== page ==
]. In the 8th edition, depth of invasion is newly incorporated for T stage, and therefore, our results could not directly be translated to the 8th TNM classification [39
]. Another important difference between both groups is the prolonged follow-up in the END cohort. Although we expected (and identified) regional recurrences particularly in the first 2 years, a longer follow-up could result in more regional recurrences and/or disease-specific deaths.
4. Materials and Methods
Patients were included from five Dutch head and neck centers that are now all performing SLNB as the standard diagnostic modality for early stage OSCC. Patients were included if they were treated between 1990 and 2015 for the END cohort and between 2007 and 2018 for the SLNB cohort. The overlap in years of treatment (2007–2015) between END and SLNB is caused by the different times of introduction of the SLNB procedure in individual hospitals involved in this study. To keep the cohorts as homogeneous as possible, END patients were collected in the same centers and were treated before these centers introduced the SLNB. Consequently, the END cohort provided longer follow-up with respectively a median follow-up of 4.5 (interquartile range (IQR) 2.5 to 7.3) years versus 2.2 (IQR 1.0 to 4.1) years (p < 0.001). Tumours are classified according to the 7th TNM classification system. All clinical and histopathological data were retrospectively collected from the electronic patient files. Information regarding SLN location and pathological LN assessment in both END and SLNB are listed prospectively and standardised as part of the daily clinical practice in the participating centers. All patients were staged as cN0 by palpation and imaging (ultrasound, CT and/or MRI). In the case of suspected lymph nodes, ultrasound-guided fine needle aspiration cytology was performed.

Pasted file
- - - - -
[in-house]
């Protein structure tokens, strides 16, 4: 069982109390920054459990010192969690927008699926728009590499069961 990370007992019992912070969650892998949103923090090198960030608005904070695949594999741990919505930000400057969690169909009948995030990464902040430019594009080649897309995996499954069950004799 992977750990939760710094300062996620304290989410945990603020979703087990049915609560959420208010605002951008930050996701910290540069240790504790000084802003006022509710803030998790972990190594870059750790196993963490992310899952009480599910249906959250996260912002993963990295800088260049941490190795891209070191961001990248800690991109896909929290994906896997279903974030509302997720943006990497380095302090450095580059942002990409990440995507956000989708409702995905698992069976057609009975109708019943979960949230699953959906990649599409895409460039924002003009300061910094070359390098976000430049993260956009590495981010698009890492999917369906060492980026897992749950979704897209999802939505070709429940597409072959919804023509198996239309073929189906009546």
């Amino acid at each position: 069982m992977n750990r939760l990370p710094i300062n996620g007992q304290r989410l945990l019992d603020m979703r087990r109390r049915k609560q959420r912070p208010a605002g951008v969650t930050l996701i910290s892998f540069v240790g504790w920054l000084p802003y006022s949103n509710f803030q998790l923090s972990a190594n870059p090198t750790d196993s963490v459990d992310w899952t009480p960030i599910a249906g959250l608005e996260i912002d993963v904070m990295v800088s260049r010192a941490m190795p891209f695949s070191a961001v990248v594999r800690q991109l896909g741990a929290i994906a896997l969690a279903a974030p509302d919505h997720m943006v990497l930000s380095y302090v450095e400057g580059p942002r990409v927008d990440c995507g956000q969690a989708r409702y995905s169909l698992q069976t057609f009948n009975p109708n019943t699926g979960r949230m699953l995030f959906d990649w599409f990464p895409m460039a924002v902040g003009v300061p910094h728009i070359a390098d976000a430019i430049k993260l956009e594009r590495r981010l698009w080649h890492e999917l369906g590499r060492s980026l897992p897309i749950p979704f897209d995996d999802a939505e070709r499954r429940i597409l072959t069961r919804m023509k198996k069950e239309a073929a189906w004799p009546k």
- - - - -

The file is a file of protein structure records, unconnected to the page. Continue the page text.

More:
The SLNB procedure was performed according to the European Association of Nuclear Medicine/Sentinel European Node Trial joint practice guidelines and has been described extensively before by some of the participating institutions [11
]. The procedure corresponds with the recommendations in the guidelines from the 2018 SLNB consensus conference held in London [31
]. Shortly, the procedure consists at least of three modalities: preoperative visualization of SLNs (using peritumoural injections of (99m
Tc)Tc-nanocolloid) with planar dynamic and static lymphoscintigraphy, including single photon emission computed tomography and computed tomography (SPECT/CT) scanning, in a one or two day protocol; intraoperative detection and extirpation of SLNs performed using a handheld gamma probe; and harvested SLNs assessed using step-serial sectioning with haematoxylin and eosin staining and additional keratin staining [42
]. Metastasis were classified as isolated tumour cells (ITC) (size ≤ 0.2 mm), micrometastasis (MiM) (size > 0.2 mm and ≤ 2 mm) or macrometastasis (MaM) (size > 2 mm) according to Hermanek et al. [44